While the country handles the vast challenges and changes that have been brought by COVID-19, we rely heavily on America’s truck drivers to keep necessities shipping to stores and hospitals, as well as to our front doors. These drivers are not only working harder than usual, but are risking their own health to do so. Their efforts are not taken for granted.
“The Department extends its sincere appreciation to truck drivers all across our nation,” said the U.S. Department of Transportation on its Twitter account. “Your dedication keeps our country moving and allows Americans to continue to receive food and necessary supplies during this challenging time.”
Elsewhere on Twitter, the hashtag #ThankATrucker has been used by many to relay their gratitude to these workers.
“Our grocery stores continue to have food and products families need,” Tweeted Senator Deb Fischer. “This is a result of all our truckers who are protecting our supply chain. Thank you for your dedication to keeping Americans safe and fed during this crisis.”
Glenn Beck also chimed in. “While much of America is in self-quarantine, millions of truckers are working overtime to keep us fed! These are the real HEROES right now.”
Some are going beyond thankful Tweets to express their appreciation. In Oklahoma City, TBS Factoring Service offered sack lunches to truckers, while company executives held up signs near Interstate 35 to encourage truck drivers to stop by and pick up their complimentary meals.
Ottsen Oil Company made an effort to thank truckers by providing downloadable photos for children to color and send to truck drivers in support. Iowa’s Department of Transportation handed out complimentary lunches for truckers at the Jasper County and Dallas County Scales. Aurora Parts & Accessories provided care packages to outbound truckers complete with snacks, treats, water, and thank-you cards. Tail Gators is offering 50% a full meal for truckers–and will even bring it out to the driver themselves.
Woodland Public Schools in Washington State even opened up Woodland High School as a rest area for truckers along Interstate 5.
“During this increasingly stressful time, it is important to remember who is there to bring you what you need: Truckers!” said Aurora Parts.
Currently, the heavy purchases of food, medicine, and household goods like toilet paper and bottled water have yet to die down, but are expected to by April or May. Trucking rates for dry goods in particular increased by about 16% in mid-March in comparison to the same period in 2019.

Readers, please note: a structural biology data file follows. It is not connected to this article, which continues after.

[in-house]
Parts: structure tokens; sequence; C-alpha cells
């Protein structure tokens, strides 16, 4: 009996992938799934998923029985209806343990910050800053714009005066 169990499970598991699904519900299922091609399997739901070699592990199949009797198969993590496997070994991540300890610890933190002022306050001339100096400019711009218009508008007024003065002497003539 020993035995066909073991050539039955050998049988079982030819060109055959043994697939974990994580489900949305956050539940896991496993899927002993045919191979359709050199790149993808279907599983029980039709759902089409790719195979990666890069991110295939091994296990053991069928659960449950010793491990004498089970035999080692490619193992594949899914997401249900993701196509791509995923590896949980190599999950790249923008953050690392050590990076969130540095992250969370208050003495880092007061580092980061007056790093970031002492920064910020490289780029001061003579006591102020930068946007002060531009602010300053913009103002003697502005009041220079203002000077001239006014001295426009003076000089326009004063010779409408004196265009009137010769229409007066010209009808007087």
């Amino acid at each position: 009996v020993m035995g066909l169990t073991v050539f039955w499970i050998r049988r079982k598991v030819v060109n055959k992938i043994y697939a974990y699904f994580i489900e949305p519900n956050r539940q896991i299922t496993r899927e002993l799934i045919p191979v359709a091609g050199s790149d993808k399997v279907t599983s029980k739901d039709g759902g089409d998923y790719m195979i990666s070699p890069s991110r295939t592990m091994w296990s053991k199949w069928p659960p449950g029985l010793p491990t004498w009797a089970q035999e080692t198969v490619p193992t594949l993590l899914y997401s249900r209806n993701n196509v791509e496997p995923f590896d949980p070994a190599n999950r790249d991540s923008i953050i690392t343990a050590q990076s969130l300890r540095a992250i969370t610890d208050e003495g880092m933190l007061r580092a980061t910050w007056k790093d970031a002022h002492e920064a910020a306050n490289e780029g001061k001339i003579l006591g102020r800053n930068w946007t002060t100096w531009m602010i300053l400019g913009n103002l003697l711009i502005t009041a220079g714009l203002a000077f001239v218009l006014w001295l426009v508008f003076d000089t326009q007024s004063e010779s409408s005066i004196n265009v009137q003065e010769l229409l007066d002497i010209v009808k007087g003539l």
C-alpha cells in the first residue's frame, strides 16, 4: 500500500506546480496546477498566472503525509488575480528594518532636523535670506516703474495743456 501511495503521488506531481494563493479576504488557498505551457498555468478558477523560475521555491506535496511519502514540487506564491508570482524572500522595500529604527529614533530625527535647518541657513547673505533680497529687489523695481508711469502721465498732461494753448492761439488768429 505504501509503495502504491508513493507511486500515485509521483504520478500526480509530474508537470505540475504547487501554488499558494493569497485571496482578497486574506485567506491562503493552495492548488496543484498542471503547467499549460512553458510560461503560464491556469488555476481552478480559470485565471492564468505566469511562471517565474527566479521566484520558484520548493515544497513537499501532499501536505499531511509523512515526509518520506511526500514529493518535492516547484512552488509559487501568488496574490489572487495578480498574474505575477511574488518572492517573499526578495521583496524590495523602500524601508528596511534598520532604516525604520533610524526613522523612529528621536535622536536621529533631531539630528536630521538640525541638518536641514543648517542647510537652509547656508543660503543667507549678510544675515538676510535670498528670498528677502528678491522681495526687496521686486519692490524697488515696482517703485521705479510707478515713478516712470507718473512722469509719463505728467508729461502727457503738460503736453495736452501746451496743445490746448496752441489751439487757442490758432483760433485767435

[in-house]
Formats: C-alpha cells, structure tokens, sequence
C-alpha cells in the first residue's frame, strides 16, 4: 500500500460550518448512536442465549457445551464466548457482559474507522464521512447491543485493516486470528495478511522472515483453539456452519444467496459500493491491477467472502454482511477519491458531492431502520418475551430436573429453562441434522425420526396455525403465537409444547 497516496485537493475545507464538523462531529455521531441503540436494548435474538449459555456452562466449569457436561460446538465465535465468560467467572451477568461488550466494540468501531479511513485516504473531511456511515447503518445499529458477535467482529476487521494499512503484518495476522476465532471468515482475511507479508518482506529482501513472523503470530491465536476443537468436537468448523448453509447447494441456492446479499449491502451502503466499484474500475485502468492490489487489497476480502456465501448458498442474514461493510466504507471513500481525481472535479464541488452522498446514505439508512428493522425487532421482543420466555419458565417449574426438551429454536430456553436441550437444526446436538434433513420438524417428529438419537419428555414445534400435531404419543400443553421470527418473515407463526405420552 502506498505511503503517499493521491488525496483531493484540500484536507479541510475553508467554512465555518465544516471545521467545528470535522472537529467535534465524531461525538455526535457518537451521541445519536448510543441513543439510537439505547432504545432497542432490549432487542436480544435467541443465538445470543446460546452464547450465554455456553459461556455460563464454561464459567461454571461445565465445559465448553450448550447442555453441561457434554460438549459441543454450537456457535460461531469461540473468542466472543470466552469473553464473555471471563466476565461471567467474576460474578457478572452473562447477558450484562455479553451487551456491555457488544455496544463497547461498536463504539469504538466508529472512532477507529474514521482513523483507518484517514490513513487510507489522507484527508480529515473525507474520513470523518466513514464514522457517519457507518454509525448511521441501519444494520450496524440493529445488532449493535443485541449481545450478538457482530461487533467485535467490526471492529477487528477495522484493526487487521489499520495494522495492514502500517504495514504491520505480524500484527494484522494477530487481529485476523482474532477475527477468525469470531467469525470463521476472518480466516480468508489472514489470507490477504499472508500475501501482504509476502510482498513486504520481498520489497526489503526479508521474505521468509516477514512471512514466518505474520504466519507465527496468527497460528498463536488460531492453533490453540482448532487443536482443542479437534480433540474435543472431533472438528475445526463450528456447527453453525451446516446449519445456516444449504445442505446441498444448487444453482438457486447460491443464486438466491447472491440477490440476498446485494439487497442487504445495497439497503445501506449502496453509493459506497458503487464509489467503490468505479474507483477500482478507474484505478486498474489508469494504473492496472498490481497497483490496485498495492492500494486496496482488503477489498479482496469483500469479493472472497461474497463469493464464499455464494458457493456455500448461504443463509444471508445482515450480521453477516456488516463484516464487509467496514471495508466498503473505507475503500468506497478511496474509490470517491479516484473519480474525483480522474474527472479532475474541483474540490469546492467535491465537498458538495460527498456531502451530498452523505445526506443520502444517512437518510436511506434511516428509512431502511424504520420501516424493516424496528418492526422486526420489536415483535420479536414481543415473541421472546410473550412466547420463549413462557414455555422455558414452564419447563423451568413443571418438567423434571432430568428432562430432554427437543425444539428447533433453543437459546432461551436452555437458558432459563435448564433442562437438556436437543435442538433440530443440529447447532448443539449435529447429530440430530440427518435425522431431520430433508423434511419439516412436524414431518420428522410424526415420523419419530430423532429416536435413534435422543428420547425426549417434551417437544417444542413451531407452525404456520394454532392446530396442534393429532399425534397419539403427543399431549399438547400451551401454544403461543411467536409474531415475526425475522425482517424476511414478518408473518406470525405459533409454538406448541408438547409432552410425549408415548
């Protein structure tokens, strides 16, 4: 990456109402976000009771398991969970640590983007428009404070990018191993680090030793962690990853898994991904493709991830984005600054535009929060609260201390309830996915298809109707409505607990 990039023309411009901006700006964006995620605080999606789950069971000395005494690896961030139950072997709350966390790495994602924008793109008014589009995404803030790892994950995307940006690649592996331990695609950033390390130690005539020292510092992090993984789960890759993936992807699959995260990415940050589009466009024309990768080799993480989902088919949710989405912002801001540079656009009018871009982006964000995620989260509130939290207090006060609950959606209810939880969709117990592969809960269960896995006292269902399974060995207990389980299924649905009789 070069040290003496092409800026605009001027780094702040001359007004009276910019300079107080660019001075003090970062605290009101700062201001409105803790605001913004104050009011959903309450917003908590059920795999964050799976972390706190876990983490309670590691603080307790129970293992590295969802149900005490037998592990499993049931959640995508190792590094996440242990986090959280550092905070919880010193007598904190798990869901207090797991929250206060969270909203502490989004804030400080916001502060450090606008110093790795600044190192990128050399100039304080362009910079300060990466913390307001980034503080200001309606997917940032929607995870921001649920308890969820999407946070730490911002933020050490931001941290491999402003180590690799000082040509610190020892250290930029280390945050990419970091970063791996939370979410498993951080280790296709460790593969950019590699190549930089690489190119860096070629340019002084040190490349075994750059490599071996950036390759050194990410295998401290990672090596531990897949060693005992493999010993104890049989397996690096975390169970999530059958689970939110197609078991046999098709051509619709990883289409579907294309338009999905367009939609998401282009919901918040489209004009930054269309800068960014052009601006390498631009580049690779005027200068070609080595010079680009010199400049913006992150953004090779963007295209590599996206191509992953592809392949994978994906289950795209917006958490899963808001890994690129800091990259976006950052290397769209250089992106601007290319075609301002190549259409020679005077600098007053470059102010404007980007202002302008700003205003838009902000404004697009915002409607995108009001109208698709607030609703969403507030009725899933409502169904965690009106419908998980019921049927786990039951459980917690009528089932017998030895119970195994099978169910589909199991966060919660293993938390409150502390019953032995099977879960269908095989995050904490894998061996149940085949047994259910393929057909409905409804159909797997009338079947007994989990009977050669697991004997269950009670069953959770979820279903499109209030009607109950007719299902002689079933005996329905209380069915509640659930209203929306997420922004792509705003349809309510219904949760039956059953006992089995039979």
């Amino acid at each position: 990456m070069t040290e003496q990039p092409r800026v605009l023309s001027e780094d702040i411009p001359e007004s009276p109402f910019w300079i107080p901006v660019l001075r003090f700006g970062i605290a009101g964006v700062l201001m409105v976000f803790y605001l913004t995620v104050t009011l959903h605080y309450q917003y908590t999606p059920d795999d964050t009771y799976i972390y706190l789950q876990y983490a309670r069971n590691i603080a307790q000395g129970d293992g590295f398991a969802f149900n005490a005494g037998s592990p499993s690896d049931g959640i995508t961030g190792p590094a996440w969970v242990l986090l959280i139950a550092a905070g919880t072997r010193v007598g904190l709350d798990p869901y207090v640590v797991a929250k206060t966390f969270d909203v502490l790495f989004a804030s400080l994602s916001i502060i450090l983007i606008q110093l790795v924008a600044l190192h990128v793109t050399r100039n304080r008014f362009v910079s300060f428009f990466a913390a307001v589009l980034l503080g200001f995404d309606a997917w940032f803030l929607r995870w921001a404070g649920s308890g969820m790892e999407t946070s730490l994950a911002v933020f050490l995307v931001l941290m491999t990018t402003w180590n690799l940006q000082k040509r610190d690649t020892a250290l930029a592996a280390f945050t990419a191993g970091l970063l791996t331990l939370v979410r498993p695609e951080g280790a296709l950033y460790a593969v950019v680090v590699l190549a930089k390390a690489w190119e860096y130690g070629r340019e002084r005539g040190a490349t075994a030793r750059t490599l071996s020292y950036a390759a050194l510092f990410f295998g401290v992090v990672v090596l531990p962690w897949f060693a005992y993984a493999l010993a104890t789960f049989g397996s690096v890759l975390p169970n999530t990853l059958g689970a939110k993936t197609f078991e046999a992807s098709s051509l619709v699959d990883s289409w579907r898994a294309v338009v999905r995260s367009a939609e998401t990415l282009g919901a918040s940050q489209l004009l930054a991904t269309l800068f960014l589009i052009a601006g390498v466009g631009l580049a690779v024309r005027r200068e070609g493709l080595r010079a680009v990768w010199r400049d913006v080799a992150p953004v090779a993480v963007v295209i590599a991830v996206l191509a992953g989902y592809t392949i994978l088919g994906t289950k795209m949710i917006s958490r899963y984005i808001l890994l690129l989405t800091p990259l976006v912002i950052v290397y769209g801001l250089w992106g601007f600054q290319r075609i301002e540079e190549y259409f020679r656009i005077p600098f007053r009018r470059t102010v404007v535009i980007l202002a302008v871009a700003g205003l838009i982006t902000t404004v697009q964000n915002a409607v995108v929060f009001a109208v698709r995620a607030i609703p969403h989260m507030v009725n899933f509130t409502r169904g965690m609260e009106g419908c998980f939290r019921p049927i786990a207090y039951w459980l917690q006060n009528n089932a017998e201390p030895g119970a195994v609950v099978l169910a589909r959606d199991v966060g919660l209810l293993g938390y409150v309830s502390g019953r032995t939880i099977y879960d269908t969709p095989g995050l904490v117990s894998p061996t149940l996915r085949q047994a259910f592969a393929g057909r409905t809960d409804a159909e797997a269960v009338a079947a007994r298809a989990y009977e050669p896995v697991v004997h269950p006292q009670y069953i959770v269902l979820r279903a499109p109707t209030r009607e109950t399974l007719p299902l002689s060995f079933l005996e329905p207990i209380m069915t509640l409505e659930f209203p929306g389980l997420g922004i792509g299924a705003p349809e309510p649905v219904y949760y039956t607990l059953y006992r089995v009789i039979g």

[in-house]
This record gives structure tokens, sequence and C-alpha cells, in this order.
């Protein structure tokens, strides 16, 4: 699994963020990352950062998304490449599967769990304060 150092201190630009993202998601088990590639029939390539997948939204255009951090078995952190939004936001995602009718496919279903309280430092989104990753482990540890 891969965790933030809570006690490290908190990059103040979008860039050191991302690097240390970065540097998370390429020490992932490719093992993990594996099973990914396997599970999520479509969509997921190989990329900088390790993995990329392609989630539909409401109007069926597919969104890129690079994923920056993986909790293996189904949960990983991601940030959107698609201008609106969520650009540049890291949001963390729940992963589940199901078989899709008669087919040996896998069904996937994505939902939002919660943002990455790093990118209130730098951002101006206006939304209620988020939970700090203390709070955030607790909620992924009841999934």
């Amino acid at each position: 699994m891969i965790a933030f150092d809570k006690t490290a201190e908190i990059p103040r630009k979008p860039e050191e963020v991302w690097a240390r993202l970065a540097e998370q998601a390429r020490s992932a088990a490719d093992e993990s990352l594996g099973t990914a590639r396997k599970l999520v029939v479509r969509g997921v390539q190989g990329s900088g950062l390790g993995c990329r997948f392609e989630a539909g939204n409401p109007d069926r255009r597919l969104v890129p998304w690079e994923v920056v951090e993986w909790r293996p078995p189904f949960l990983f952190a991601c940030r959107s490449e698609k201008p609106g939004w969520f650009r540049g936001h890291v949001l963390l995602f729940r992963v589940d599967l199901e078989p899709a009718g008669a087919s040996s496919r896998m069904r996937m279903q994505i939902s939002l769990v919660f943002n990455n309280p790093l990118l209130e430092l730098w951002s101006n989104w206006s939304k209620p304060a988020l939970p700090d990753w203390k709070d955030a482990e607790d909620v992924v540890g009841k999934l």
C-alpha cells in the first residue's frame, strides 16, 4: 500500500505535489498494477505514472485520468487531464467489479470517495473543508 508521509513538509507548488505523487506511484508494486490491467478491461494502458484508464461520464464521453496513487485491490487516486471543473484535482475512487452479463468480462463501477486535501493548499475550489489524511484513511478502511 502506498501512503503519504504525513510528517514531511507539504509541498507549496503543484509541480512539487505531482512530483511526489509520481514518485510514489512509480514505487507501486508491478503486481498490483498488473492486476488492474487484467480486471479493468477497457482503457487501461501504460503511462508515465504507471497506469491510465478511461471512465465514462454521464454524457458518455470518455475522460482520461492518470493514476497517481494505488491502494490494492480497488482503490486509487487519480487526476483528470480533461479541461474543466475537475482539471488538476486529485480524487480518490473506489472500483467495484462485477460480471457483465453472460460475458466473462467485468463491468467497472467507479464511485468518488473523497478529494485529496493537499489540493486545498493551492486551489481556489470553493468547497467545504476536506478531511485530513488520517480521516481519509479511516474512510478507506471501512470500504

Additionally, refrigerated truck freight rose by about 15%, which is a welcomed improvement after a yearlong slump in the industry. As of now, there is “zero indication” of supply chain problems, and truck stops and rest areas continue to stay open for service. American Trucking Associations‘ Chief Economist Bob Costello said drivers have stepped up to the call while trucking importance is more evident than ever.
“They’re feeling very patriotic,” said Costello. “They’re all out there doing this work that we need them to do, and they’re doing it well.”
In the midst of the CoronaVirus outbreak, the Chris Krebs, the director of the Cybersecurity and Infrastructure Security Agency, identified truck drivers in a new guidance memo as “essential employees” as they help navigate the effects of the virus and help the country work on slowing its spread.
“If you work in a critical infrastructure industry, as defined by the Department of Homeland Security, such as health care services and pharmaceutical and food supply, you have a special responsibility to maintain your normal work schedule,” said Krebs in the memo.
The “essential critical infrastructure workers” listed include truck drivers hauling hazardous materials, employees enabling transportation functions, and all workers maintaining infrastructure, such as truck stop and rest area workers, maintenance and repair technicians, and dispatchers.
“This is pretty much a national security issue stating that stakeholders in the transportation industry and other essential personnel should keep working, that there are no requirements for them to keep working at home,” said the director of technology and engineering policy for ATA, Ross Froat. “We need them working.”
The perseverance of these particular industry workers will continue to be appreciated by the nation.
“Without our trucks, America will stop,” said NBC’s Sam Brock. The Today Show elaborated: “Some of the unsung heroes of the CoronaVirus response are the nation’s 3 million + truck drivers who are working overtime to keep our critical supply chain moving.”